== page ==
EC published the Commission Delegated Regulation (CDR; EU Regulation 2017/1799) on the exemption of certain third country central banks in their performance of monetary, foreign exchange, and financial stability policies from pre- and post-trade transparency requirements. The CDR shall enter into force on the twentieth day following that of its publication in the Official Journal of the European Union.
The CDR supplements the Markets in Financial Instruments Regulation (MiFIR; EU Regulation No. 600/2014) and Articles 1(6) and (7) of MiFIR shall apply to the BIS and the central banks of third countries listed in the Annex to the EU Regulation 2017/1799. Transactions in which members of the European System of Central Banks (ESCB) are counterparties, are exempt from the trade transparency requirements, in accordance with Article 1(6) of MiFIR insofar as these transactions are in pursuit of monetary, foreign exchange, or financial stability policy. The list of exempted central banks of third countries set out in the Annex to the EU Regulation 2017/1799 should be reviewed, as deemed appropriate, including with a view to extend, where appropriate, the exemptions to other central banks of third countries that have not yet been included in the list or to remove such public entities from the list.
The EC had prepared and presented to the European Parliament and to the Council a report assessing the international treatment of central banks in third countries. The report included an analysis of the treatment of central banks, including members of the ESCB, within the legal framework of third countries, and the potential impact that regulatory disclosure requirements in the EU may have on third-country central bank transactions. The report concluded that exemption of a number of third-country central banks from the trade transparency obligations under MiFIR was necessary and, thus, it concluded on the appropriateness of the extension of the exemption to the central banks of those third countries.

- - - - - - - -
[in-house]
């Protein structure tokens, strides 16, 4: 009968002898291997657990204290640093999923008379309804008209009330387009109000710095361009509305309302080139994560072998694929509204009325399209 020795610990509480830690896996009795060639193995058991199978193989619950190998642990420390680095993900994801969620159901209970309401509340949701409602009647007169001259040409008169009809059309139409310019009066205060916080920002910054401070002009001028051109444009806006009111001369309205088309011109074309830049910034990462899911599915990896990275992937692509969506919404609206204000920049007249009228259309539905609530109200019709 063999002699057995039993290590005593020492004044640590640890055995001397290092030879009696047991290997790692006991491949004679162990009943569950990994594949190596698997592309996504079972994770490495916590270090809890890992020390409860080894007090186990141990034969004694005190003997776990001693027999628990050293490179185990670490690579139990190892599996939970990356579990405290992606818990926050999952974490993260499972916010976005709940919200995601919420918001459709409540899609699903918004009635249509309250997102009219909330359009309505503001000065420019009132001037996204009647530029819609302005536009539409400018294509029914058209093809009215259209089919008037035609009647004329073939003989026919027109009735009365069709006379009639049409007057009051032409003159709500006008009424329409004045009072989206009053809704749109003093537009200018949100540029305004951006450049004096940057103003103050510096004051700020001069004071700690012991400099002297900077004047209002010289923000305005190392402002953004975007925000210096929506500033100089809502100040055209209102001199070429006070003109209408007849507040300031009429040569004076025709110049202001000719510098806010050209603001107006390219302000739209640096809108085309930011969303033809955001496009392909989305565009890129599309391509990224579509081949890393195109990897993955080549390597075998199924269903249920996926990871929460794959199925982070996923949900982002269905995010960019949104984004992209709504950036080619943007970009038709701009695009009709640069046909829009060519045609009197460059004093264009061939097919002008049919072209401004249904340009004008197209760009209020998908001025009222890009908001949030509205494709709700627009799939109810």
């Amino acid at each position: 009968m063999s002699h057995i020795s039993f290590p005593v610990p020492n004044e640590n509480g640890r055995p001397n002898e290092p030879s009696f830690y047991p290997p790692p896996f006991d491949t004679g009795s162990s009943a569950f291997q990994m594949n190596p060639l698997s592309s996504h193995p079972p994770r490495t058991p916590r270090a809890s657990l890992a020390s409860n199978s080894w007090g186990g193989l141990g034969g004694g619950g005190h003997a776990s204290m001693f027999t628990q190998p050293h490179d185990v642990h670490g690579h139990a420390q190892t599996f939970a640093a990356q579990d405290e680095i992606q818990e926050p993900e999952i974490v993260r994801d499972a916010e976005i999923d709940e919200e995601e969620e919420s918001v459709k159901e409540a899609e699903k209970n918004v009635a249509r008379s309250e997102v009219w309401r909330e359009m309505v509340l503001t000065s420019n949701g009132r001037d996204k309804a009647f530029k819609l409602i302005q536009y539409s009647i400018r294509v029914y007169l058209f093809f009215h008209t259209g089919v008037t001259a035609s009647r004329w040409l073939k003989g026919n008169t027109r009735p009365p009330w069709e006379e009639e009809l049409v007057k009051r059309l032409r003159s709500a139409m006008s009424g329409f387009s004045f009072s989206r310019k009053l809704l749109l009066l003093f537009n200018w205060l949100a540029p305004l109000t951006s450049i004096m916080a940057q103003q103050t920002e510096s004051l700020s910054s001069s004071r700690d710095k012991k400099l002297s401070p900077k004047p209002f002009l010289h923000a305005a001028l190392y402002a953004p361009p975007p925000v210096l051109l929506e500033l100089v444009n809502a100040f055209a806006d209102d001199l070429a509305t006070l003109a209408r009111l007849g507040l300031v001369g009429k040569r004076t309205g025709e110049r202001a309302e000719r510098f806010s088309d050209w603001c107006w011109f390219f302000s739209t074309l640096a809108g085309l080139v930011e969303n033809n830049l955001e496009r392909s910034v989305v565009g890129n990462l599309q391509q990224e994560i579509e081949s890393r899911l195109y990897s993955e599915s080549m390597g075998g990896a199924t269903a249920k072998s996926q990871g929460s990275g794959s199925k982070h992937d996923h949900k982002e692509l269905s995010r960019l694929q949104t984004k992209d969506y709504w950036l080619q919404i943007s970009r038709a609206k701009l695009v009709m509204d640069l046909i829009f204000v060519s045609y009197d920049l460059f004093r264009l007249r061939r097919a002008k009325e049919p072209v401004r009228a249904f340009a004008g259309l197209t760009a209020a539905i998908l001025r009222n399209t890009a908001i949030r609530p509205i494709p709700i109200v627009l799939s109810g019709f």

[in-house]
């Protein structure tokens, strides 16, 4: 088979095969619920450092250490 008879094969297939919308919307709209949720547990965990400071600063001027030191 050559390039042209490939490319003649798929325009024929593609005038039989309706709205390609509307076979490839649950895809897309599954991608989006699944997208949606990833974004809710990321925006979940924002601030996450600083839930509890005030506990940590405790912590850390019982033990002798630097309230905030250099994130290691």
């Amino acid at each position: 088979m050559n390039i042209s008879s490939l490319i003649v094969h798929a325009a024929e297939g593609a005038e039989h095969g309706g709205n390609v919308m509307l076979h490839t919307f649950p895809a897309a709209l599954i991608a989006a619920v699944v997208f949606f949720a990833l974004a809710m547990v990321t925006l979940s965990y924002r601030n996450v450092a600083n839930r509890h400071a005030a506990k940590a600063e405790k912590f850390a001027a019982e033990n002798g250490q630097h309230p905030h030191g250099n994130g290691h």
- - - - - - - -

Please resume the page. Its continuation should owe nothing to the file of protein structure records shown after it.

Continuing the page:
Effective Date: October 27, 2017
Keywords: Europe, Securities, Banking, EMIR, Third Country Central Banks, CDR 2017/1799, CDR 600/2014, ESCB, EC
FCA is consulting on its approach to the authorization and supervision of international firms operating in UK.
MAS published amendments to Notice 637 on the risk-based capital adequacy requirements for reporting banks incorporated in Singapore.
FCA announced that it will move firms to RegData from Gabriel in the coming months in stages, based on the reporting requirements of firms.
APRA has concluded its review of the comprehensive plans of authorized deposit-taking institutions for the assessment and management of loans with repayment deferrals.
ESAs (EBA, EIOPA, and ESMA) published the first joint report that assesses risks in the financial sector since the outbreak of the COVID-19 pandemic.
BoE and HM Treasury confirmed that the COVID Corporate Financing Facility (CCFF) will close for new purchases of commercial paper, with effect from March 23, 2021.
ESAs launched a survey seeking feedback on the presentational aspects of product templates under the Sustainable Finance Disclosure Regulation (SFDR or Regulation 2019/2088).
ECB published input of the European System of Central Banks (ESCB) into the EBA feasibility report on reducing the reporting burden for banks in EU.
EC adopted a decision determining, for a limited period of time, that the regulatory framework applicable to central counterparties, or CCPs, in the UK and Northern Ireland is equivalent to the requirements laid down in the European Market Infrastructure Regulation (EMIR or Regulation 648/2012).
EBA has decided to phase out the guidelines on legislative and non-legislative moratoria of loan repayments, in accordance with the earlier specified end of September deadline.